Two people grimaced, said that it’s fine to do, but they wouldn’t allow their child do it.
And one person shook their head, said that it is wrong, that they would never let their child play footy and that I shouldn’t either.



jake kedzlie

Image source



Some weeks ago this young teen lost his life playing football. He bumped his head on another boy’s knee, as he was getting up from a routine tackle and he did not regain consciousness.


I will always remember young Jake Kedzlie’s story.


This passionate young footballer lost his life, while playing a sport that coursed through his veins.

I think about his mum, Corryn and I wonder if she was ever on the receiving end of free parenting advice.

I hope to God that she wasn’t.



At our club, Under 6’s Junior Rugby League has two trainers, adult supervision and first aid officers. During matches, there is a referee as well as registered officials, who ensure safe, sportsmanlike play. Each team coach is on the field, within a couple of metres of kids at all times, prepared to break up tackles, within moments.


I do everything to ensure my children’s safety.


I lock my doors and check my windows, so they won’t be taken in the night.

I look at my kids before I go to sleep and adjust their covers, to keep them warm.

Sometimes I stand at their door, just to monitor if they are breathing.
I buckle them in, dress them warmly and apply sunscreen.


I’d do anything to ensure my children’s safety.


This includes allowing my son to play Junior Rugby League.
To properly learn the skills required.
So he can play the game he loves.



Rugby or Thugby?
Mother of the year, or MF crazy?


#IBOT with me.


Robo X

Gaming? No judgement.

This week, My Man uttered the words that I’d been dreading…


“SuperCoach is about to start again.”


The Mother Effing SuperCoach.



I’m first to admit that I faff about on the internet probably a lot more than the average person.  I’m also guilty of watching ridiculous TV, most of the time.  I accept that both pastimes could be deemed by some as pointless or time-wasting.


But I tell you, in my opinion, there is nothing more pointless or time-wasting than SuperCoach.



SuperCoach is exactly like the “Fantasy Football” we hear about in America; buying and selling players to create your ‘team’, which you then ‘manage’ to win rounds and progress through a process of elimination.


It’s not real.  It’s pretend.



The following issues are what annoy me most about SuperCoach:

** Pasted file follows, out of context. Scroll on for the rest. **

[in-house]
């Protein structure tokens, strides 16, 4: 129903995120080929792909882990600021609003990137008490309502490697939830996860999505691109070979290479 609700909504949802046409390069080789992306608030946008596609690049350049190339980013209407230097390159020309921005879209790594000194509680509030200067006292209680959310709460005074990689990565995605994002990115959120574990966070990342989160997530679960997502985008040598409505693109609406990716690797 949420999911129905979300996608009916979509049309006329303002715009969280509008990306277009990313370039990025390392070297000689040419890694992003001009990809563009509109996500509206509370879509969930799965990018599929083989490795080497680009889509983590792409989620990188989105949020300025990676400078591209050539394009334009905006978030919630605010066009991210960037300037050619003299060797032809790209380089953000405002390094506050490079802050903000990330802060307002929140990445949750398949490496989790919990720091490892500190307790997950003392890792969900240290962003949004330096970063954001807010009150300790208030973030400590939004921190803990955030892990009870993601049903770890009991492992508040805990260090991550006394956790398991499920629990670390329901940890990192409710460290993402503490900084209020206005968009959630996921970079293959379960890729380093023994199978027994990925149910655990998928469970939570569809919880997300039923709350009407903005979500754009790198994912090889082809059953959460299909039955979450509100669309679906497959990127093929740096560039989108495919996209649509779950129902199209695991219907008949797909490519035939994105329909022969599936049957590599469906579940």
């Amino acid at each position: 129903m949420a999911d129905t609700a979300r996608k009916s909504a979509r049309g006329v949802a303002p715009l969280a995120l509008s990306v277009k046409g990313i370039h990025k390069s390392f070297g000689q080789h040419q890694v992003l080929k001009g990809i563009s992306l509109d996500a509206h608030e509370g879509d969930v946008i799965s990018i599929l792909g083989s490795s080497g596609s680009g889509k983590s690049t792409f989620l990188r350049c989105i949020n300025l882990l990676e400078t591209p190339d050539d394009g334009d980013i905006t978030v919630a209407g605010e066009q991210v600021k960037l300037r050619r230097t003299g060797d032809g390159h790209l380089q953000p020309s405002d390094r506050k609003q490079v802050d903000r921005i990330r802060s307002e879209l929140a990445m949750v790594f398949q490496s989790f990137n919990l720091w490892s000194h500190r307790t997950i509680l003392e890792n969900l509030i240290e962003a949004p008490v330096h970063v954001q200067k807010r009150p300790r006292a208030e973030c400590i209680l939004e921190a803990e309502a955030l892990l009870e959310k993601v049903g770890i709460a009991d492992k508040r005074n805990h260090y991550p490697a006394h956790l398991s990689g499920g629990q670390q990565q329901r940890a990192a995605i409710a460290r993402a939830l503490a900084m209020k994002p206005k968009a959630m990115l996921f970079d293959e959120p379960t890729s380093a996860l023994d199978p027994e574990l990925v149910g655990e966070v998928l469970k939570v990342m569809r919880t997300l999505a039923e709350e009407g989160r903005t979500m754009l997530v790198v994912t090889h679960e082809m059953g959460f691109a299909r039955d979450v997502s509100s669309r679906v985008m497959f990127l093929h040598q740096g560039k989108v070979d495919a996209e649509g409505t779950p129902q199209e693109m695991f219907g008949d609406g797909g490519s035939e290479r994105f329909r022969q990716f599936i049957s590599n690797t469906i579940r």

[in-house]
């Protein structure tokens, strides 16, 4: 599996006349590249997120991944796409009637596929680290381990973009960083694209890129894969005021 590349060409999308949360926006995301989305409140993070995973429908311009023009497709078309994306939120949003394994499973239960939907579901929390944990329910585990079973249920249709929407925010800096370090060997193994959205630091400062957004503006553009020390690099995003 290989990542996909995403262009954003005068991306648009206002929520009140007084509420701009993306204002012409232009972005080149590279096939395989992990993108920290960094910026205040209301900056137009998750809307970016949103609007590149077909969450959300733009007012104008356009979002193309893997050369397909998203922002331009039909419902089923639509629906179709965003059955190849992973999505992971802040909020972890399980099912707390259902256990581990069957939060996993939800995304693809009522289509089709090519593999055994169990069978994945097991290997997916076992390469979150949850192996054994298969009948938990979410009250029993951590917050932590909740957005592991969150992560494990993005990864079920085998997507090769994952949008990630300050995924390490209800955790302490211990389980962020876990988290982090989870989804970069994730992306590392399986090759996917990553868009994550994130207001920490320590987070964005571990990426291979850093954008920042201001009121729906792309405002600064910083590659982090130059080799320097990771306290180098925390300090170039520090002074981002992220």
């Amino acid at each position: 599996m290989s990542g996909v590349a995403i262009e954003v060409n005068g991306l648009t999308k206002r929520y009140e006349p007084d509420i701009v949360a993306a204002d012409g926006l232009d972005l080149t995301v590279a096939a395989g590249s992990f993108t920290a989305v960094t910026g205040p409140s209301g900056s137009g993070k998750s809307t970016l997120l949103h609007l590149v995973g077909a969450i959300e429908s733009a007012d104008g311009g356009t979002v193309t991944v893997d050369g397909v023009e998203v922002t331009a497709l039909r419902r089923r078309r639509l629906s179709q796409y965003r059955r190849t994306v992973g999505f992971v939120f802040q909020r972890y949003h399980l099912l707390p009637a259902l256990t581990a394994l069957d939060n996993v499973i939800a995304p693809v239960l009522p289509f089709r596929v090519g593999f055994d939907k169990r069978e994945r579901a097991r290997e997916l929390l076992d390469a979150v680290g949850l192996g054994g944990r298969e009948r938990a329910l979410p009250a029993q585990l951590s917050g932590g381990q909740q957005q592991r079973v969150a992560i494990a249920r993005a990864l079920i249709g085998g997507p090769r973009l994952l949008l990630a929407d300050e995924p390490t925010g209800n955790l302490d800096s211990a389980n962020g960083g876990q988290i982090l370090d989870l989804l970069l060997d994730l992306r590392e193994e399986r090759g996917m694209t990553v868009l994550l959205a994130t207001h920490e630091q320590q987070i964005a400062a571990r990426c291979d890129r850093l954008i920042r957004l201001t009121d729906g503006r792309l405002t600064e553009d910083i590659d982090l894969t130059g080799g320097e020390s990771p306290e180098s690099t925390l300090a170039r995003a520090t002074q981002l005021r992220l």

• The pressing nature of the game.  It is completed religiously, on Friday afternoons, before the game, like it’s an important business deal that requires urgent action.  “I can’t eat/come/leave yet, I’m doing my SuperCoach”.


  • The sheer effort that goes into it.  It is discussed and strategised, at great length I might add, throughout the week, with an equally committed best mate.  WTF?  I don’t get that.  I would never talk about my make-believe anything with my friends!

I just think…

Talk to your mates as long as you like.  

But talking to your mates about your job as an imaginary Team Manager is kinda pathetic…  Strange.  

You  are forty and you work in an office.  You don’t work on a footy field.


This is Ken Billingham, 2012 Supercoach ‘champion’. He probably pissed his wife off for 6 months  of last year too.

Now, I have played games in the past.

Many years ago, I signed up for Second Life but as soon as someone tried to cyber-romance me, I realised it was definitely NOT my cup of tea.

I also had a short-lived obsession with Bakery Story when I got a new smart phone last year and prior to that, many moons ago, Snake on my Nokia 2100.



Aside from the rubbish TV, my vice is Twitter and I read blogs.

Lots of them.



This post is more an admission, than an attack.

I do not really understanding the enjoyment of gaming.

So I don’t get the thrill of SuperCoach and other such pastimes.

Really I don’t.



Do you get it?  Or like me, are you on the sidelines of a Fantasy Football match?


Linking up with #IBOT today.  Enlighten me!


Robo X